The International Journal on Environmental Research and Public Health published a study finding that 99% of young sexual minority Black men encountered racialized sexual discrimination while online dating – including being ignored, being rejected, or receiving hateful and racist insults. According to a press release from the researchers, the anonymity offered by such sites and apps may make people more likely to engage in racially-charged or outright discriminatory activity than they would be inclined to do face-to-face with others. The researchers also noted that such activity can be harmful to mental health, making it even more concerning. 

Campus Services and Mental Health

Inside Higher Ed reported on new research that a LGBT college students were much less likely to have serious considered or attempted suicide in the past year if their school offered mental health or LGBT support services. While 46% of LGBT students had considered suicide and 22% had attempted it at schools without mental health services, those numbers were 32% and 6%, respectively, among students at schools with mental health services; a similar trend existed with respect to access to LGBT resources.Given the overall mental health challenges and disparities facing LGBT students, the results underscore the importance of having supports in place. 

App Encourages Safer Sex 

Pharmacy Times reported on a study finding that a mobile app was found to help decrease condomless sex among young sexual minority men. The app was developed from a group-based prevention curriculum. For most, the change in behavior seemed to be limited to the first few months, but the program proved more effective among Black participants, who had an 85% decline in condomless anal sex after six months of using the app.

Updated Guidelines on Monkeypox and HIV

JAMA shared new guidelines regarding HIV and Monkeypox. Research suggested that between 28% and 51% of sexual minority men who have contracted Monkeypox are living with HIV, although it has not been believed that people living with HIV are necessarily at greater risk. The guidelines recommend that antiretroviral therapy continues for people living with HIV who contract Monkeypox, as well as the PrEP continues among those who use it for HIV prevention.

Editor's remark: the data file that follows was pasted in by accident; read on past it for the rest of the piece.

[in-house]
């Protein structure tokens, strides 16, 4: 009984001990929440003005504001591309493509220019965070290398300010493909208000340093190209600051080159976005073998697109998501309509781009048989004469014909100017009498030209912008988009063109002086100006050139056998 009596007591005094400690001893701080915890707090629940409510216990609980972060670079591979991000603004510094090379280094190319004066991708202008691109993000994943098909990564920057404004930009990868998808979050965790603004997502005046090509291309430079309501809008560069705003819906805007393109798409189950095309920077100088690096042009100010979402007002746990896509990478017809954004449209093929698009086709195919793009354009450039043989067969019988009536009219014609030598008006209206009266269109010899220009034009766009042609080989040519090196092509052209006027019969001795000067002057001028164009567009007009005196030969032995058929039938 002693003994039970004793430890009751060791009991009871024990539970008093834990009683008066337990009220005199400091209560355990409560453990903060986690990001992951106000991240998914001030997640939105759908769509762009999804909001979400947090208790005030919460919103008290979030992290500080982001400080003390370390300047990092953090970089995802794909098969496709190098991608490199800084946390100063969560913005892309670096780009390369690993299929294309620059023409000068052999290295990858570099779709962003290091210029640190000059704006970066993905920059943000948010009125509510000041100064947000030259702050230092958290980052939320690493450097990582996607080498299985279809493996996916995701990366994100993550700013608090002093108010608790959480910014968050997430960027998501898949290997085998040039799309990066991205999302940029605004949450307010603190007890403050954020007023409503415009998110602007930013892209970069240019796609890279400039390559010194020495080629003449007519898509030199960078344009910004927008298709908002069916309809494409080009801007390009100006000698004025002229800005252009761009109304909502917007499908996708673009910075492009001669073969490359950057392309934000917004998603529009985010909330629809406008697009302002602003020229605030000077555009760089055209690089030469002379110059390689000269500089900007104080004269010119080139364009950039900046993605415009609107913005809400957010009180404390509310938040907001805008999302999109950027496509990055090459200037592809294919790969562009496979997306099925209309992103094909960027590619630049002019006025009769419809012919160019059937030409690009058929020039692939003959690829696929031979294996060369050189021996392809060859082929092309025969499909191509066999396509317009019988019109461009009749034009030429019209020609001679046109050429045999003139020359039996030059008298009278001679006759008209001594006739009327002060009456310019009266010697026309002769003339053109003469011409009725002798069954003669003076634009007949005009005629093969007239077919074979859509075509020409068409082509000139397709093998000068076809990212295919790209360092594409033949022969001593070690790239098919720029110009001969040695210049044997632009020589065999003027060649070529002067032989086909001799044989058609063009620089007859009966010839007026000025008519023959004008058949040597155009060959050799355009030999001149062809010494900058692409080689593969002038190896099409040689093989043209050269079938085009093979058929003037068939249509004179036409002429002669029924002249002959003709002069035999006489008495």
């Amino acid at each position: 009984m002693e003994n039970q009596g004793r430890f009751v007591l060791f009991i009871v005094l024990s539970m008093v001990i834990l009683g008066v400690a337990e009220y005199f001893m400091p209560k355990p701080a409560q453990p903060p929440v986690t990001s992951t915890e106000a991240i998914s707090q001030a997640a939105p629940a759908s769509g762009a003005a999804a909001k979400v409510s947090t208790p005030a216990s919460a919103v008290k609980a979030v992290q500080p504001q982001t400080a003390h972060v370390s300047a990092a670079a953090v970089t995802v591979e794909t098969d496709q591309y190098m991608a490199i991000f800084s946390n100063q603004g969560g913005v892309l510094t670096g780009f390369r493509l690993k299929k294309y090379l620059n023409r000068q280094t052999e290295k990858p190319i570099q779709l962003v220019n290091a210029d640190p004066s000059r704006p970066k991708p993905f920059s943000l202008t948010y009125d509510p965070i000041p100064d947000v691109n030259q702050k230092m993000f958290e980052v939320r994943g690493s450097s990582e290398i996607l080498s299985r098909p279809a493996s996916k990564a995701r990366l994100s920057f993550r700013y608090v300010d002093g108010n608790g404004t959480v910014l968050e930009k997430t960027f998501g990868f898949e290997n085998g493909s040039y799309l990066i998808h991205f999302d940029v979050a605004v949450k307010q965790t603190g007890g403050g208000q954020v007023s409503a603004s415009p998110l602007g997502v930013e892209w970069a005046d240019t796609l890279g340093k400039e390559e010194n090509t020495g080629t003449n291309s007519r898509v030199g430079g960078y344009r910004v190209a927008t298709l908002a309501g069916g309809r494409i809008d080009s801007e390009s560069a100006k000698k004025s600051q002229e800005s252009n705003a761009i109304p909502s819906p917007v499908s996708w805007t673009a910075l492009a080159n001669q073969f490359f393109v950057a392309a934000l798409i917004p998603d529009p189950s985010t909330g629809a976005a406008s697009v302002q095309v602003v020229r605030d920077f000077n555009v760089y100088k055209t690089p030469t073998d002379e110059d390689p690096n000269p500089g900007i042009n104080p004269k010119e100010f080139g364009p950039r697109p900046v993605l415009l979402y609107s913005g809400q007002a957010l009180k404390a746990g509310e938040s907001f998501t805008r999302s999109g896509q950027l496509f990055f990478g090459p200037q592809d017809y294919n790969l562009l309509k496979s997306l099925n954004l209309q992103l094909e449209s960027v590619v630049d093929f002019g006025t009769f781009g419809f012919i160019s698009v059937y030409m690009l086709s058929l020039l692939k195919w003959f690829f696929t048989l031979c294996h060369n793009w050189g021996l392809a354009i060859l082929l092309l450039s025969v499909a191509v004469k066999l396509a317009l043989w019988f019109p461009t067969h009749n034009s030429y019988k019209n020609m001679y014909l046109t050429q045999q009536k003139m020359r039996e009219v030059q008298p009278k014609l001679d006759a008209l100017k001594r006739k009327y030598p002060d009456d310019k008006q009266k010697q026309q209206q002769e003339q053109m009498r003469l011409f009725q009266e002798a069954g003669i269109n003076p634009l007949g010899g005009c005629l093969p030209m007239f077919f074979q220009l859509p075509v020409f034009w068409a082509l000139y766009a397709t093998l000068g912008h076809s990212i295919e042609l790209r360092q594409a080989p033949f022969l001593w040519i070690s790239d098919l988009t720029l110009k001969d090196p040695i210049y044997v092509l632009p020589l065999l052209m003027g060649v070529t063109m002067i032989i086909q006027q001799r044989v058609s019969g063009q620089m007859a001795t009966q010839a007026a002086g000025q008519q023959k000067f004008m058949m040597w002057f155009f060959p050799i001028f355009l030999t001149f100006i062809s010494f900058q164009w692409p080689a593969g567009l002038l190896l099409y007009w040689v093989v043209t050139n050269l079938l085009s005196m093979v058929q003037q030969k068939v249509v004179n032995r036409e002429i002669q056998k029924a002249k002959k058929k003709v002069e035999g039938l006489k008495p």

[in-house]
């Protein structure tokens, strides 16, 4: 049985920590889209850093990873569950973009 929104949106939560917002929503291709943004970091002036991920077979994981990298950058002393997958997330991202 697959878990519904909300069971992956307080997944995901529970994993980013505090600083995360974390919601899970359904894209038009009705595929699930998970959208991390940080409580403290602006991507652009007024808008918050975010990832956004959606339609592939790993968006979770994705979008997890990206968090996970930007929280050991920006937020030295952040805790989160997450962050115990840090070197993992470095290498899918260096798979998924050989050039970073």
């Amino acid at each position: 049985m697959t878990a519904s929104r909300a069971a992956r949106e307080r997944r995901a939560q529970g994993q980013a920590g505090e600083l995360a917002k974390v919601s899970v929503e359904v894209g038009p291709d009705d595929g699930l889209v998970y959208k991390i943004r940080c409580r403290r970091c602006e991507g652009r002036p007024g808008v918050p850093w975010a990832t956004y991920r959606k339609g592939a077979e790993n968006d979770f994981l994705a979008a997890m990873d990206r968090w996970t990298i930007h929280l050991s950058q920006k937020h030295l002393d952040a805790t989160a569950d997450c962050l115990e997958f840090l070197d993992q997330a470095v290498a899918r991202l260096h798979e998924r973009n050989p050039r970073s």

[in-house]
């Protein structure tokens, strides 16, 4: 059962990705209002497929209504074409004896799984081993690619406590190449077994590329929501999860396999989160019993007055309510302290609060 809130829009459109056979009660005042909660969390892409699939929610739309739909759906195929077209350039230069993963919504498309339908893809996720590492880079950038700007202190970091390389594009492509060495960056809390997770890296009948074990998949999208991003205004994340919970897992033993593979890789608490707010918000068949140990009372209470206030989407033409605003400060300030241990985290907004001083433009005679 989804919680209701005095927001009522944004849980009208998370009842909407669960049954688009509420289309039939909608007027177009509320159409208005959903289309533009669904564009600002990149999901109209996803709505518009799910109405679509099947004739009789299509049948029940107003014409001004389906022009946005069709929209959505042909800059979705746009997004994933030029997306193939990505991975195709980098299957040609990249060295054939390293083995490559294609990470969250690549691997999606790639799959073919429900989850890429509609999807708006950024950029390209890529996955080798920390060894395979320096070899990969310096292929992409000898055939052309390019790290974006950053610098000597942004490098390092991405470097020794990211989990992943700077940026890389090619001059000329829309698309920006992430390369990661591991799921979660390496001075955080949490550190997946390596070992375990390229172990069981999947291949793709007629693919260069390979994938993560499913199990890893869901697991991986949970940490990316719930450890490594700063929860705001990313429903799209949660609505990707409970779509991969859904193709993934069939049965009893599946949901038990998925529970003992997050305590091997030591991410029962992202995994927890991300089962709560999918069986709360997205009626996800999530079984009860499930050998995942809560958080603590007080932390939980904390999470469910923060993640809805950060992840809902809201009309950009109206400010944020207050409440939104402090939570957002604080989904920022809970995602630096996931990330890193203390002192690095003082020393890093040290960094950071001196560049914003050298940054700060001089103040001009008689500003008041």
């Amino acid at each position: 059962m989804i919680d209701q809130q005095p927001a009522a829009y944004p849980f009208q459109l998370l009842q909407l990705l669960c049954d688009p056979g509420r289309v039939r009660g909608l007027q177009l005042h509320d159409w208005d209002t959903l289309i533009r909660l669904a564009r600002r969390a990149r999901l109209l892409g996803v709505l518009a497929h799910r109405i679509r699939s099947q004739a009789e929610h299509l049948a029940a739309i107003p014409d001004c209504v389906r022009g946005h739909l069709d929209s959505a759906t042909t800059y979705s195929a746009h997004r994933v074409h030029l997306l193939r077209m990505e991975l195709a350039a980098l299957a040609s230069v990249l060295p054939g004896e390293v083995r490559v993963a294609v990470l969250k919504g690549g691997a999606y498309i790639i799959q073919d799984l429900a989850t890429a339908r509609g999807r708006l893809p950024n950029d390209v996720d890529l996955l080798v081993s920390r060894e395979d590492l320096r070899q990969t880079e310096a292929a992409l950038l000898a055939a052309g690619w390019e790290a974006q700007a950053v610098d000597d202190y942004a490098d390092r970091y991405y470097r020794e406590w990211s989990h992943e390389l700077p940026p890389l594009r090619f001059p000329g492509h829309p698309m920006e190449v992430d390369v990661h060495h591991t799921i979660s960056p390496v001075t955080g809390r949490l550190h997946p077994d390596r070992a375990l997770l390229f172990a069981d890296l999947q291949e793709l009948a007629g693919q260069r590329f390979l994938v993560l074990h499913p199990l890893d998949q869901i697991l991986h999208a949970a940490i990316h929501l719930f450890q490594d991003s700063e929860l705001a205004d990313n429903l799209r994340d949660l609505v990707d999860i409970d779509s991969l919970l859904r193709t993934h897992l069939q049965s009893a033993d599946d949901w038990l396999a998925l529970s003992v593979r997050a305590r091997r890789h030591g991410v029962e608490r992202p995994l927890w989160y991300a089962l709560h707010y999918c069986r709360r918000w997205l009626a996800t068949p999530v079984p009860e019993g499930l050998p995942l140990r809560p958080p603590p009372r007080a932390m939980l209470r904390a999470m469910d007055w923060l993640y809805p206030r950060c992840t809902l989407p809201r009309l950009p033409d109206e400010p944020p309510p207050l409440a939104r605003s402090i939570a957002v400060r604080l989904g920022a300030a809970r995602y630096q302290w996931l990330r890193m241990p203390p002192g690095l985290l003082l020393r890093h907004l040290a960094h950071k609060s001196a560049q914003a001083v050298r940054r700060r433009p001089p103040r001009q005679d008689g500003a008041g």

Birth Control for Transmasculine Folks

Self explored birth control for transmasculine individuals, which can be a challenge given the stigma that this population can face when accessing services and the role it can play with respect to gender dysphoria. The author points out that the issue has taken on particular importance given the rollback in reproductive rights, which may made options like tubal salpingectomy more appealing. The article also tackles questions like whether transmasculine folks on hormone therapy can still become pregnant and whether they can use hormonal birth control.

Gay Games Face COVID-19 Challenges

Time reported on the challenges of hosting the Gay Games, which occurs every four years and which is happening this year in Hong Kong, given the ongoing challenges presented by COVID-19. The event is designed to welcome 15,000 LGBT athletes, but because Hong Kong has had some of the strictest COVID-19 rules in the world, the event ended up being split with Guadalajara. In addition to highlighting LGBT athletics, the event was also expected to shine a light on LGBT rights and acceptance in Hong Kong, which is better than in mainland China.